His appointment as manager in October came at a time when the club had lost sight of their own ambition, a series of disappointing results having left them adrift of the play-off places in the second division and flirting with the threat of relegation. Fortunes have been turned round under McKinnon – whose tenure has included just two defeats – to such an extent that the visit of Alloa Athletic this afternoon presents an opportunity to pull second place into view.
It is a target which may not be reached, but Brechin have accelerated so forcibly since McKinnon's arrival – in the wake of Jim Weir's departure – that it seems pertinent to keep an eye on what might be up ahead. He was named second division manager of the month for November just weeks after his appointment and his team have lost just once in nine games, the last three yielded nine points and the same number of goals.
The 42-year-old has spoken about a need to address defensive deficiencies within his squad but, given Brechin had netted just seven times before his arrival, it has been his ability to draw greater conviction from his forwards, especially top scorer Andy Jackson, that has been more impressive.
McKinnon was sourced from a modest setting as he had swapped a coaching role at junior side Lochee United for a position as technical development officer at the Scottish Football Association. However, his career has featured some distinguished cameos. His formative years as a player were spent under the stewardship of Jim McLean at Dundee United, before the progress he made as a midfielder led to spells at Brian Clough's Nottingham Forest and a season at Aberdeen under Willie Miller.
None of those moves would lead to success on the pitch but some of the lessons McKinnon learned helped to mould him into a figure currently standing tall in the dugout at Glebe Park. Some but not all. Clough retains an aura for his successes at Derby County and Forest and his strength of character has left an indelible mark on the English game, but McKinnon was privy to some of his weaker moments. His two seasons at the City Ground were played out amid the nadir of Clough's alcohol abuse, with the coach later referring to his decision to start drinking as his "biggest clanger".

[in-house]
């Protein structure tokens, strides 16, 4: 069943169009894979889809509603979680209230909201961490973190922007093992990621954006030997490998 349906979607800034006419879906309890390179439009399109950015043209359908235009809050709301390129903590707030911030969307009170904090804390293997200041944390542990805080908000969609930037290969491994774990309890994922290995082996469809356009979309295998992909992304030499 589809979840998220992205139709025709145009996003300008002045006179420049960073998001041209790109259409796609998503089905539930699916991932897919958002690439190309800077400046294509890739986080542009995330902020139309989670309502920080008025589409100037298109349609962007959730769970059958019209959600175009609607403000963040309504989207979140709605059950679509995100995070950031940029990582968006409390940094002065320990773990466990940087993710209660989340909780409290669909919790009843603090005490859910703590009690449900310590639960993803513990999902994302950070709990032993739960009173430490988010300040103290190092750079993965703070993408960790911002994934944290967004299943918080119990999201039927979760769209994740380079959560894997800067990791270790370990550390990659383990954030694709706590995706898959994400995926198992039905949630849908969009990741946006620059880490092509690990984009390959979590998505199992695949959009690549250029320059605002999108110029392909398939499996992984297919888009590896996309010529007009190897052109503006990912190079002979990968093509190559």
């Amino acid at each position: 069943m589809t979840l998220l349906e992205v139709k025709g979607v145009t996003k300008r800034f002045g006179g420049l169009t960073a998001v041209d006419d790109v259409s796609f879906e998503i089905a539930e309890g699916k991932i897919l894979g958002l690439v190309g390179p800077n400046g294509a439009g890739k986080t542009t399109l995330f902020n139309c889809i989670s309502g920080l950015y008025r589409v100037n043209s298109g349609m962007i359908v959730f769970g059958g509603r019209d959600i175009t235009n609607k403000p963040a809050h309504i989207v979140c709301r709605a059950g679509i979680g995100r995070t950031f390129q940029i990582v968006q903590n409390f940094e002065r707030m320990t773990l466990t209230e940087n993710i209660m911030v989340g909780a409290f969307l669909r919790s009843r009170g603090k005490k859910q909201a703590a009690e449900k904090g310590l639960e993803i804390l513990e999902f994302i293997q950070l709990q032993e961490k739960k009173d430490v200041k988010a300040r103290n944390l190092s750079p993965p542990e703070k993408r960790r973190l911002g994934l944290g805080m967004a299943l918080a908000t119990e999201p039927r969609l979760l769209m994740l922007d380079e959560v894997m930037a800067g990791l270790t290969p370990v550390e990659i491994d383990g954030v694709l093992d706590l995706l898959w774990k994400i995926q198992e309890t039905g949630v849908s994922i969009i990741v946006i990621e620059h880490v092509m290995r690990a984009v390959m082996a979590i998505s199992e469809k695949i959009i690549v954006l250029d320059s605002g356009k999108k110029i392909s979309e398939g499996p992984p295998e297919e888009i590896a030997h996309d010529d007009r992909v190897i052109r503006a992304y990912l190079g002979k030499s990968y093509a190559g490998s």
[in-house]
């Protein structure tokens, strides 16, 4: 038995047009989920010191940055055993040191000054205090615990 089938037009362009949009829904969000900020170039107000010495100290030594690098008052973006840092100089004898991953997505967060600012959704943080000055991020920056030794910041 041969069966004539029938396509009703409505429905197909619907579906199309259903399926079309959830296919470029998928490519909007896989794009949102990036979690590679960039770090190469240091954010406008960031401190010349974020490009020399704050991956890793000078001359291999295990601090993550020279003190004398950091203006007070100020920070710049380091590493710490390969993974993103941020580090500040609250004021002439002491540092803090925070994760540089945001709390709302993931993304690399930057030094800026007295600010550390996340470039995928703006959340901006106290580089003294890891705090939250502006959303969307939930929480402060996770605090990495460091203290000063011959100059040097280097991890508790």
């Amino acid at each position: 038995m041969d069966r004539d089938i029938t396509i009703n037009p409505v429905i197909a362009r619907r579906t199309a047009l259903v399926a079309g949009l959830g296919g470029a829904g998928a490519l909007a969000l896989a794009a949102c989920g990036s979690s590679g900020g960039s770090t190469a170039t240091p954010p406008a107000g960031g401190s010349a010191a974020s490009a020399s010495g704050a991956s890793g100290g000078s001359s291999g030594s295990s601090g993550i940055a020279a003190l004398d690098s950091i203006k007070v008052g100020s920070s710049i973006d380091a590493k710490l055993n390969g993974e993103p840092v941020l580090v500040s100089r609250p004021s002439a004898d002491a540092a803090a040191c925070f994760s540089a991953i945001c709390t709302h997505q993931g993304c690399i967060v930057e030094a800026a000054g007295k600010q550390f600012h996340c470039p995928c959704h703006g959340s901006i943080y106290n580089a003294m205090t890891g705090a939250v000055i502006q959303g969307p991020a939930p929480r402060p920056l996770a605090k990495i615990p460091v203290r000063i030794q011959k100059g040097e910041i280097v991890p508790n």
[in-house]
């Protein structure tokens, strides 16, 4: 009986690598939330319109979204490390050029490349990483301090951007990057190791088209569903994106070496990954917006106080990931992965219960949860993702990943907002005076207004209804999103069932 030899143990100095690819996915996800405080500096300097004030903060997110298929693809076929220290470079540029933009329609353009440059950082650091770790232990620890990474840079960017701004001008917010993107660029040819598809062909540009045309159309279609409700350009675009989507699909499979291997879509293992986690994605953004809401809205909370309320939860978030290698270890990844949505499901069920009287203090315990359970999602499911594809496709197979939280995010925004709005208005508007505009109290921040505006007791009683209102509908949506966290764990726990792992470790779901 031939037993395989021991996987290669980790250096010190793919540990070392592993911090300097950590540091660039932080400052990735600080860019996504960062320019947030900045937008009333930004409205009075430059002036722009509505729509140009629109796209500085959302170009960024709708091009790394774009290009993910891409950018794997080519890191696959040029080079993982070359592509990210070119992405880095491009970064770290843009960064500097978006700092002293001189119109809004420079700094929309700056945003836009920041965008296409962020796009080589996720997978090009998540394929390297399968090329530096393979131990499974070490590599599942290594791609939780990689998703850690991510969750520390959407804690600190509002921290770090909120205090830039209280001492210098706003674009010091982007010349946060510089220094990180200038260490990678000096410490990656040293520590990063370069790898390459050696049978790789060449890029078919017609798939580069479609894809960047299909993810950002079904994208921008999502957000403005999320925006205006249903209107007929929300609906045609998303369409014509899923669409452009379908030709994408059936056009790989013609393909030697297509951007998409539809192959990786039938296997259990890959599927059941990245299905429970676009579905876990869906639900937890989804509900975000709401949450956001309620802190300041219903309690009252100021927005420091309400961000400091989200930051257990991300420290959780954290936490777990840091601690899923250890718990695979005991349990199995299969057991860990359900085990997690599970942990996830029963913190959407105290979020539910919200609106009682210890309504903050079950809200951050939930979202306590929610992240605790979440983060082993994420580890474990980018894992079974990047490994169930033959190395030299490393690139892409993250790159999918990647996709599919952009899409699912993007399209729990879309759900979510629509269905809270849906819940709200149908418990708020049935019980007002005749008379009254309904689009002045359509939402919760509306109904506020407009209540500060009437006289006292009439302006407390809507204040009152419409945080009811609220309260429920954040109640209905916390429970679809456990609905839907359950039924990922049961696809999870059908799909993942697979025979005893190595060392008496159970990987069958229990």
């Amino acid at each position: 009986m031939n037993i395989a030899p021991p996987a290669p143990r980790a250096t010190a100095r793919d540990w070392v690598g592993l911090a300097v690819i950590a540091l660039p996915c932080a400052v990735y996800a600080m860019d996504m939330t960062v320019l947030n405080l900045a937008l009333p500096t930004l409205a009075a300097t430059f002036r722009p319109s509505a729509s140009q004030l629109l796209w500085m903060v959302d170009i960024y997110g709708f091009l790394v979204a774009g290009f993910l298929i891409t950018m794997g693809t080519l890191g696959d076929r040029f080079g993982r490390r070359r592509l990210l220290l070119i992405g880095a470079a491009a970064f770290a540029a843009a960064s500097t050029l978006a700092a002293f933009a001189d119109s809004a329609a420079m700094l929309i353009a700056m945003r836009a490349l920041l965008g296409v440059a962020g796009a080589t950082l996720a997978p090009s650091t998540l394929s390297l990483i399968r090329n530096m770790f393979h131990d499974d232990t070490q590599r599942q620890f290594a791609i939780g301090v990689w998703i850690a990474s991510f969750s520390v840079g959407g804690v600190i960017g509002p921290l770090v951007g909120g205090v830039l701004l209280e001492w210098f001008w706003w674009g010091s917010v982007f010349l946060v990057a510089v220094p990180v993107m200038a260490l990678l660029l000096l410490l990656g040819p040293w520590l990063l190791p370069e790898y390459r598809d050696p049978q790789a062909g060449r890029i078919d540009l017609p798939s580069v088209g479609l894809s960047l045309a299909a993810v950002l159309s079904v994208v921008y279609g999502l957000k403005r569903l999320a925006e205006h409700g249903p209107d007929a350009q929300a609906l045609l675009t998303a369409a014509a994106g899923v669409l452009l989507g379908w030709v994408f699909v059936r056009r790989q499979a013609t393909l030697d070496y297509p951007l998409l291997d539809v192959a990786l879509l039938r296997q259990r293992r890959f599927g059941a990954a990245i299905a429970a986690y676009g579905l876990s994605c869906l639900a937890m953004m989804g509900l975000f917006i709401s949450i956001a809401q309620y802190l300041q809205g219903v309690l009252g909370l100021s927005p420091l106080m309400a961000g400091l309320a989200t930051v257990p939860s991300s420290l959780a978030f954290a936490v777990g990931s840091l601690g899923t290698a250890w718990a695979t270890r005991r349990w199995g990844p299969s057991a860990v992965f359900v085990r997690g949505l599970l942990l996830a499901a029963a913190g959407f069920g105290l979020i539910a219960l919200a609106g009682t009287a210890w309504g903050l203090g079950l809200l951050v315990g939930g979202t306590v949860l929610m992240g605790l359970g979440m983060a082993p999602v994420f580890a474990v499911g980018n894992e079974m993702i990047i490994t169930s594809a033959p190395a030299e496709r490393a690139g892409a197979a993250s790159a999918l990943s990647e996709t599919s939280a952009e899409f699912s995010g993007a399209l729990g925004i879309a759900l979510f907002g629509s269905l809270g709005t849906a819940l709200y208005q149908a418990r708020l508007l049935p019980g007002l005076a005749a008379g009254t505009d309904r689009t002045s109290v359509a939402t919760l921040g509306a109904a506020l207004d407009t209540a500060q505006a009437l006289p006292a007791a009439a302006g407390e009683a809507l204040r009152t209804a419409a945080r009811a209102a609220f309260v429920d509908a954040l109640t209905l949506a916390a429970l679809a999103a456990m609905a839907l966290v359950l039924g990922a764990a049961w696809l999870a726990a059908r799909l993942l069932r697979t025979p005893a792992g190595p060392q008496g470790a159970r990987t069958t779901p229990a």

There is a sense of regret in the words of McKinnon, too. "Unfortunately, Brian Clough . . . when I went down he was at the end of his career; he was an alcoholic and everyone knows the stories about that. I didn't really learn much from him," the Brechin manager said. "But everyone knows Jim McLean. He was hard to work for but he certainly got the best out of people and was a very, very good coach on the technical side of the game, so I probably learned a lot there."
The reverence for his old United manager has survived the ravages of time but it is not unaffected by it. "He is losing his marbles," McKinnon said. "I'll meet him one day and he doesn't remember meeting me the day before. It's disappointing, but it probably happens to us all when we get older. But he is still on the ball when you see him, he is still sharp."
Those discussions centre on nostalgia, but McKinnon will cover current affairs with Miller. The then Aberdeen manager offered him a way out of that unsatisfactory spell at Forest and their relationship has been enduring, even if their solitary season together at Pittodrie was only endured. Miller was a respected figure at a club where he had spent his entire playing career but his spell as manager can be more easily glossed over, despite a couple of cup finals and comfortable league finishes. His work with his players and in preparing his teams is not collated within the statistics of his tenure but it is readily recounted by McKinnon.
The coach has been successful in putting his own stamp on Brechin, but there are elements of Miller's character which he wishes to emulate. "He could do the tactical side and the man-management side," McKinnon said. "I just thought he was excellent, as a person and as a manager. I don't know, the timing of it was just wrong. But I am surprised he's not been back in management, very surprised."
That sentiment can be turned on McKinnon, too, especially given how proficient he has been at Glebe Park. He had been linked with the post before, as well as a previous vacancy at former club Montrose, only to pursue positions which would allow him to gain a more rounded education as a coach. He had already been exposed to the vagaries of part-time football – his playing career would later flit between the likes of Portadown, Stirling Albion, East Fife and Montrose – but the demands of managing a squad who were unable to devote all of their time to football at Lochee has helped him to settle at Brechin. "You came up against a lot of pitfalls and I learned a lot there," McKinnon said. "It's been a great grounding."
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